What’s Worth Watching: ‘Hap and Leonard’, ‘Nashville’, ‘The Americans’ and more for Wednesday, April 6.

Hap and Leonard, Michael Kenneth Williams
Hilary Gayle/Sundance Film Holdings LLC
Michael Kenneth Williams as Leonard Pine - Hap and Leonard _ Season 1, Episode 6 - Photo Credit: Hilary Gayle/Sundance Film Holdings LLC

Hap and Leonard (10/9c, SundanceTV): Binge alert: If you’ve missed this thrilling exercise in Deep South noir, catch up on sundance.tv in anticipation of this week’s sixth and final episode. In the darkly comic fashion that is the trademark of Joe R. Lansdale, whose novels inspired this series, we return to the ultra-violent but undeniably entertaining showdown between the psychotic Soldier (Jimmi Simpson) and our hapless heroes, Hap (James Purefoy) and Leonard (Michael K. Williams), over a cache of stolen loot whose exact location is known only by Hap’s ex, Trudy (Christina Hendricks). The suspense is relentless, but it’s the grudging friendship of our long-suffering heroes that makes us hope SundanceTV will produce a sequel.

Nashville (10/9c, ABC): Look who’s back in Music City: Juliette Barnes (Hayden Panettiere, who like her character has experienced postpartum depression), returning from treatment to an uneasy homecoming of soap-opera proportions. Alicia Witt, most recently seen in a memorable episode of The Walking Dead, begins a recurring role as country-music star Autumn Chase.

The Americans (10/9c, FX): The most intense episode yet of a superb season finds Elizabeth (Keri Russell) and Philip (Matthew Rhys) trapped with an ailing Gabriel (Frank Langella) and twitchy William (Dylan Baker) in a 36-hour quarantine, leaving a fretful Paige (Holly Taylor) stewing at home in guilt. “Nobody sane would do this work,” William muses as the spies weigh what seem like impossible choices for the future. In Russia, Nina (Annet Mehandru) dreams of freedom, and good luck with that.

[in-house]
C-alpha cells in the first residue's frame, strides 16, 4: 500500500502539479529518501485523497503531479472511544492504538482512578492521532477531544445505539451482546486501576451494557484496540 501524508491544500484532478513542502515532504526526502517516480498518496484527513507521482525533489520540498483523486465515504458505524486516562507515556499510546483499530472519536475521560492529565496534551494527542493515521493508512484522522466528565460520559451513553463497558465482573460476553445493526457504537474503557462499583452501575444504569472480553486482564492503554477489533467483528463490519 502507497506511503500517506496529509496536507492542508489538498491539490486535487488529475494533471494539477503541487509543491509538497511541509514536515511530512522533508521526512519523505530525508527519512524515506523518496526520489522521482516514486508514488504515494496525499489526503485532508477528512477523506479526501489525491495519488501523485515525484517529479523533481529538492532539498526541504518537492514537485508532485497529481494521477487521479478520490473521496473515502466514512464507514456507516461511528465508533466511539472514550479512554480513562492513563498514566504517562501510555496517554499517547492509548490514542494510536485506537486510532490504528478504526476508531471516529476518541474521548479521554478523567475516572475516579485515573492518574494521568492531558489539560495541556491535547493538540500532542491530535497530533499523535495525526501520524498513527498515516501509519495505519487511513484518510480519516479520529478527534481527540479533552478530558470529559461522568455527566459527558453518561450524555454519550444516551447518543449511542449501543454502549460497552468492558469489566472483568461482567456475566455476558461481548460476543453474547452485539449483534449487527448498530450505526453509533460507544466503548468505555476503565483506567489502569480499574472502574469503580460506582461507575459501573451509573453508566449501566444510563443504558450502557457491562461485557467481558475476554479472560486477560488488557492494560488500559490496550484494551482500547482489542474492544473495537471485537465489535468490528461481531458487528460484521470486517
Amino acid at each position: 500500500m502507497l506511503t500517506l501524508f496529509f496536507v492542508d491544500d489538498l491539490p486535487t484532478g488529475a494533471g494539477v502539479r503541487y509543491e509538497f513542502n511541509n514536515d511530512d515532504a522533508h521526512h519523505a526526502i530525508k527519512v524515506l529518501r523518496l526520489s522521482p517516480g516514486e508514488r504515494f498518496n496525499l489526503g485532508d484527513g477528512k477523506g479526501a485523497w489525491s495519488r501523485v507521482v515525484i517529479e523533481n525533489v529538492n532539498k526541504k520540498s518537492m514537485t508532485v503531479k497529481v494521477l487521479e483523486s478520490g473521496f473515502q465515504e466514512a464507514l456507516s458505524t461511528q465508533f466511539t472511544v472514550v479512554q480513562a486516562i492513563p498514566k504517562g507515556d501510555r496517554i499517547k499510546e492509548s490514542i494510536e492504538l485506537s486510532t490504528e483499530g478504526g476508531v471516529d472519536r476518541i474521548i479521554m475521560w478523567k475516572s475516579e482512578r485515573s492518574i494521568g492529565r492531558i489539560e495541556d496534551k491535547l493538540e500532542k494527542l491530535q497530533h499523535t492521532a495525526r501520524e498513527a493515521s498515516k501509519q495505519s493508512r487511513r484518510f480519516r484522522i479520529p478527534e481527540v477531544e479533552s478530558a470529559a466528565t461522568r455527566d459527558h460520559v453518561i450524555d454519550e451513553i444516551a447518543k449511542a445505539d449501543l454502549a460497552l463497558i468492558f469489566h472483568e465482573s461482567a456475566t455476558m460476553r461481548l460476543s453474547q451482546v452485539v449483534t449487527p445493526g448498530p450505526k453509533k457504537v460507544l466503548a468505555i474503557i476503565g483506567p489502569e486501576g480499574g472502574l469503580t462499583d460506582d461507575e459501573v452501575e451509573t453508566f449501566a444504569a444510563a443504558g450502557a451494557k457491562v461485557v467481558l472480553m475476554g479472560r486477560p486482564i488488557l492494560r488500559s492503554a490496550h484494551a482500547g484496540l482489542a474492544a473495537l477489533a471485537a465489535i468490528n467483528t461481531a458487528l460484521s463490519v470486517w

Inside Wednesday TV: A rare chance to view a forgotten TV classic, as cable’s GetTV presents Gene (Star Trek) Roddenberry’s first TV series, the 1963-64 drama The Lieutenant, in four-hour blocks on Wednesdays through April (8/7c). Gary Lockwood stars as a Marine officer serving and dealing with military intrigue at peacetime Camp Pendleton, under the supervision of Robert Vaughn (The Man From U.N.C.L.E.) as Capt. Ray Rambridge. … Poor Sue Heck (Eden Sher) gets a crush on one of her professors (Josh Cooke), which sounds like another painful life lesson courtesy of ABC’s The Middle (8/7c). … On The CW’s Arrow (8/7c), can Oliver (Stephen Amell) stop Merlyn (John Barrowman) from breaking the diabolical Dahrk (Neal McDonough) out of prison? Word is this could be a fairly pivotal, revealing episode. … Hakeem (Bryshere “Yazz” Gray) revels in playing the CEO king—keep an eye on the Empire logo (9/8c, Fox)—but Lucious (Terrence Howard) isn’t about to let his son’s Svengali, the slinky Camilla (Naomi Campbell), get away with what he sees as corporate murder. And Jamal (Jussie Smollett) gets a taste of what gay backlash looks and sounds like. … In the first part of a two-week finale on Syfy’s Face Off (9/8c), the three finalists each work with different directors to create creepy make-ups for a horror short. Sounds promising, because these artists are frighteningly talented.